How To Manage Your Risk on A Friday

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Manage Your Risk

Learning to Read the Market

For many new traders, risk management is a complex subject. Learning how to properly manage your risk in a dynamic environment requires plenty of time spent in front of the charts getting to grips with the way price moves, the way your strategy works and most importantly, the way your mind works. Any successful trader will tell you the same thing, preservation of capital comes first. This can seem counter intuitive to beginners who feel like if they aren’t constantly engaging the market, they can’t make money. However, there are plenty of times when staying out of the market is the right thing to do. This idea is best summed up by trading legend Jesse Livermore who said “It was never my thinking that made the big money for me, it always was sitting.”

Coming to terms with the constantly shifting landscape of the markets is key to effective risk management. One particularly important aspect that new traders need to come to terms with is the issue of Friday trading. The last day of the week can either be a time for proud reflection or disastrous regret as the last trading day of the week can be a double- edged sword. For some, what might seem like the last chance to make some money can often be just another chance to dig a deeper hole. Learning to properly manage your risk on Friday’s can be a quick way of improving your overall performance.

So, what are the particular risks around Friday trading and how can you protect yourself against them?

Don’t fight the drift

Many traders get caught on the wrong side of the market on a Friday. While trading is often lighter due to reduced activity and lower volume heading into the weekend, we often see strong, pronounced moves on Friday’s which are a result of bigger players squaring up their positions and taking risk out of the market. This can lead to runaway moves which don’t have the same propensity for reversal as retracement as we might see earlier in the week.  Unless the market is moving explosively in reaction to a news release such as the Non-Farm payrolls, strong moves on Friday’s can be particularly hard to fade.

Don’t make things worse

This one is particularly relevant for traders who are just starting out and struggling to achieve consistent returns. If you’ve had a bad week it might seem like Friday is the perfect opportunity to try and recover your losses. However, Friday can also make things a lot worse and if you are trading emotionally on a Friday in an effort to recover loses made over the week it is very easy to make mistakes and stray from your trading plan. All this does is set you up negatively for the next week of trading after regretting your decisions over the weekend. While of course, if a setup occurs that meets all of your plans criteria then it is fine to take it, you should never be entering the market on a Friday in the mindset of “needing” to make money back as this will often set you up for error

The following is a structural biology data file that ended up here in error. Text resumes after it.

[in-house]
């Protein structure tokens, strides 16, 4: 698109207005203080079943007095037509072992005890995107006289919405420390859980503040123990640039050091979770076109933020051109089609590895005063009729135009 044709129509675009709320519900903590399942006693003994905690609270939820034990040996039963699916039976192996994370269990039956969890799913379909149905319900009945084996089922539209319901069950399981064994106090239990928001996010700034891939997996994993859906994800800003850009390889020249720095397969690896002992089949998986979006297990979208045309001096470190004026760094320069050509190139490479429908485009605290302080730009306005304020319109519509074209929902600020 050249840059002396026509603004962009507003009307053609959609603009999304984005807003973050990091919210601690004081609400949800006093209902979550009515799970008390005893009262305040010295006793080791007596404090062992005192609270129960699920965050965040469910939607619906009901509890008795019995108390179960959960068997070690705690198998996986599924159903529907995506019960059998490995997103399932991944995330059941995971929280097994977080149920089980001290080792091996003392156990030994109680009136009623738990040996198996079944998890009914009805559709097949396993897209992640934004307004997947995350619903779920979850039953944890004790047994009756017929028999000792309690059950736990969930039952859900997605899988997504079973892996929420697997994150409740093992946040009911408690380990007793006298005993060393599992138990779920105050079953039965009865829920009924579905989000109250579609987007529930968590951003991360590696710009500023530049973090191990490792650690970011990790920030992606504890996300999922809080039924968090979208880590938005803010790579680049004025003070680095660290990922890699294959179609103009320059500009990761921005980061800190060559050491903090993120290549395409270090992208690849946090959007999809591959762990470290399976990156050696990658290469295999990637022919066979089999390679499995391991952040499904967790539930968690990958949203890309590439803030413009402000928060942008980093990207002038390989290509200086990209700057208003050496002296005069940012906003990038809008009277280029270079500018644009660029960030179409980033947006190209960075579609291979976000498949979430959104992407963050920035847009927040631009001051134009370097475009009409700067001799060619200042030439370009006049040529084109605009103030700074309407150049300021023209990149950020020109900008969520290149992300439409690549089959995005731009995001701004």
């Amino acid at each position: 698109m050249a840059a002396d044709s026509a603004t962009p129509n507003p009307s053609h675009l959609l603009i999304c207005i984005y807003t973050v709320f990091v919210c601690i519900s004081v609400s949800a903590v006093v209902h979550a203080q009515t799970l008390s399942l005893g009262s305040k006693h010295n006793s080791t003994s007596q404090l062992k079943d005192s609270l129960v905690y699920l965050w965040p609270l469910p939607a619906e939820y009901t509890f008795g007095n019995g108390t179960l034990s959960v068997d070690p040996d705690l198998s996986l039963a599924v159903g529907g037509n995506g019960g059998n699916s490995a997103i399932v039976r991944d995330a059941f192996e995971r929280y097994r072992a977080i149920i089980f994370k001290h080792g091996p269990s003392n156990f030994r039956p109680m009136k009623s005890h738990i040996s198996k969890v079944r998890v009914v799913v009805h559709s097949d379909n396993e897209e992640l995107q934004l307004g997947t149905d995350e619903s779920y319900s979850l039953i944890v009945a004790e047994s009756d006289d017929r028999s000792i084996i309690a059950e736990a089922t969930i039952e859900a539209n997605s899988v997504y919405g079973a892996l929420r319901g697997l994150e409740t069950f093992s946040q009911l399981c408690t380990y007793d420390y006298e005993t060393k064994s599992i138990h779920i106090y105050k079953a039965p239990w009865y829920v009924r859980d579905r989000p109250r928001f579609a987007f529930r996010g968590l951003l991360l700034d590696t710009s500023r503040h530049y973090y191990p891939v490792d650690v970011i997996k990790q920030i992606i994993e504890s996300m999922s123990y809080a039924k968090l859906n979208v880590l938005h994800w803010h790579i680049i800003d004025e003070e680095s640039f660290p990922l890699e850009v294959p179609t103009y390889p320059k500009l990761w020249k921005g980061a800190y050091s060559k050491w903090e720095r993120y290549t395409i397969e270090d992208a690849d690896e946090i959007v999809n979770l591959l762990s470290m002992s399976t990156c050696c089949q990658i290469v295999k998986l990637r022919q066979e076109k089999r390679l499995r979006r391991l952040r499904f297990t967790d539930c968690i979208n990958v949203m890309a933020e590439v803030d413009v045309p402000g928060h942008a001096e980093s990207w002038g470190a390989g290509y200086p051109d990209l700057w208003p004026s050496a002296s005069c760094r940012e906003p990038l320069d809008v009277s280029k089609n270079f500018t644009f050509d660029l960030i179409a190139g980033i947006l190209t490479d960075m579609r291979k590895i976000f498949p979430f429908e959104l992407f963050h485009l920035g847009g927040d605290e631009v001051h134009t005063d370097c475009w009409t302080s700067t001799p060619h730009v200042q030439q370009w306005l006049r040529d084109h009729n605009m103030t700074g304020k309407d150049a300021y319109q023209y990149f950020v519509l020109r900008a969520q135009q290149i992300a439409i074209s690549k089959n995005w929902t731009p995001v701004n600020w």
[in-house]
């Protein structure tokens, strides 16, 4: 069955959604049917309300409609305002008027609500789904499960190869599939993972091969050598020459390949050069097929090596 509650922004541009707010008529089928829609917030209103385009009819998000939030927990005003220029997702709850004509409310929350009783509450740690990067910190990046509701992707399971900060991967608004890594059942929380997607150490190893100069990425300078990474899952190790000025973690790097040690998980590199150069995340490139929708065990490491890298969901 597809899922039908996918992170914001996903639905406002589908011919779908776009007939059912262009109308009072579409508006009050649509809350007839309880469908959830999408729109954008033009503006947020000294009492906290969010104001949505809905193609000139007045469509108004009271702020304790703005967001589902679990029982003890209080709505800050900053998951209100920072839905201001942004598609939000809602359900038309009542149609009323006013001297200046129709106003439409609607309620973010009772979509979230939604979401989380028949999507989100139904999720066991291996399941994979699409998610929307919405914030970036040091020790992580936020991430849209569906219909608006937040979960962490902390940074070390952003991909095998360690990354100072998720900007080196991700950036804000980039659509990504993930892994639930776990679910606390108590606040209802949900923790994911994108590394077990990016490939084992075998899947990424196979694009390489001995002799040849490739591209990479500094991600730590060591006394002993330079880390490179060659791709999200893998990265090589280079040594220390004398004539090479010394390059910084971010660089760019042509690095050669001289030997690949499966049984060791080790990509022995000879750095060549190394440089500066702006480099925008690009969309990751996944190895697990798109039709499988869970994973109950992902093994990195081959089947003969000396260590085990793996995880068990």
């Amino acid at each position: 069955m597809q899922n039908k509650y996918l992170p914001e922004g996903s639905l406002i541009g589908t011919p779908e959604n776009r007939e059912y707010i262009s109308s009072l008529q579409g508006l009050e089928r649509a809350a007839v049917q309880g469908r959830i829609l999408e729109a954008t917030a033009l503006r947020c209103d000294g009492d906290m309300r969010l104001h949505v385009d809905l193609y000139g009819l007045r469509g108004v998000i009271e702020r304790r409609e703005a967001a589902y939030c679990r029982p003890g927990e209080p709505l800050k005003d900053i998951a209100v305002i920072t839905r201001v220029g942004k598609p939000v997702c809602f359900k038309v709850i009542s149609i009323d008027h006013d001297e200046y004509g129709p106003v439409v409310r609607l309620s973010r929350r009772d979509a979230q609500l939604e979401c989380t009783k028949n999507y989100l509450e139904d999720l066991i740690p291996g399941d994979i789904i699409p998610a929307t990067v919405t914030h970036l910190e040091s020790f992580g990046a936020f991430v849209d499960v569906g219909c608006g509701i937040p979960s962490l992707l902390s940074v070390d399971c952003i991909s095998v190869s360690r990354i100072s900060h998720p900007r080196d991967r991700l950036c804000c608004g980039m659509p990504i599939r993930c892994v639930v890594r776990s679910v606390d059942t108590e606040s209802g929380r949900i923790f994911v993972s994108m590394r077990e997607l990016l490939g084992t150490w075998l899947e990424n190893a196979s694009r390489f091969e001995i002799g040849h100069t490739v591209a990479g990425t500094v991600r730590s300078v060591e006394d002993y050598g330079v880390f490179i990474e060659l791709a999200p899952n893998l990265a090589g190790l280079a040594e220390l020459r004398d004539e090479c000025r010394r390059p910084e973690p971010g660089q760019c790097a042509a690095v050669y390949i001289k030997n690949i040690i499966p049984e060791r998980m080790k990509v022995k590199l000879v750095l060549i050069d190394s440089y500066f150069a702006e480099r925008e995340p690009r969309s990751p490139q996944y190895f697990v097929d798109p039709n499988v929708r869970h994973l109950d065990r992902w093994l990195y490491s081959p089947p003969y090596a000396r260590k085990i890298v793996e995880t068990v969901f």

Mind the Gap

Perhaps the biggest risk of trading on a Friday is the fact that you expose yourself on the Sunday open. There is a common phenomenon in Forex markets of the market “gapping” open on a Sunday. This is essentially where the market opens at a different price than it closed on Friday and although this can sometimes work in your favour, it also has the potential to work against you. Gaps occur because of the electronic nature of the Forex market which means any orders which weren’t completed on Friday night will be completed at the open, leading to a gap in price. While it can be necessary to hold a longer term trade over the weekend, especially if it was opened earlier in the week, it is advisable (for new traders especially) to avoid placing trades late on a Friday.

So, hopefully you now have a much better understanding of the unique nature of Friday trading and the sort of risks that can present themselves. As always, your focus should be on protecting your risk and sticking to your trading plan and ,If you stay focused and take your time, trading on Friday can be a great way to the week.

 

 

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With over 6 years’ experience analysing currency markets, James is now a well-known industry analyst focusing on price action trading and fundamental drivers. Beginning as a private retail trader, James developed a strong interest in understanding the fundamental aspect of the market before pursuing technical trading capabilities which he now uses to identify opportunities over a short-term horizon. Alongside his market experience, James is also IMC certified having achieved the qualification to help further his understanding not only of the markets but the industry as a whole. James has a strong interest in both fundamentals and technicals and uses both forms of analysis in generating and executing trade ideas, with trades generally lasting from a few hours to a few days.

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With over 6 years’ experience analysing currency markets, James is now a well-known industry analyst focusing on price action trading and fundamental drivers. Beginning as a private retail trader, James developed a strong interest in understanding the fundamental aspect of the market before pursuing technical trading capabilities which he now uses to identify opportunities over a short-term horizon. Alongside his market experience, James is also IMC certified having achieved the qualification to help further his understanding not only of the markets but the industry as a whole. James has a strong interest in both fundamentals and technicals and uses both forms of analysis in generating and executing trade ideas, with trades generally lasting from a few hours to a few days.

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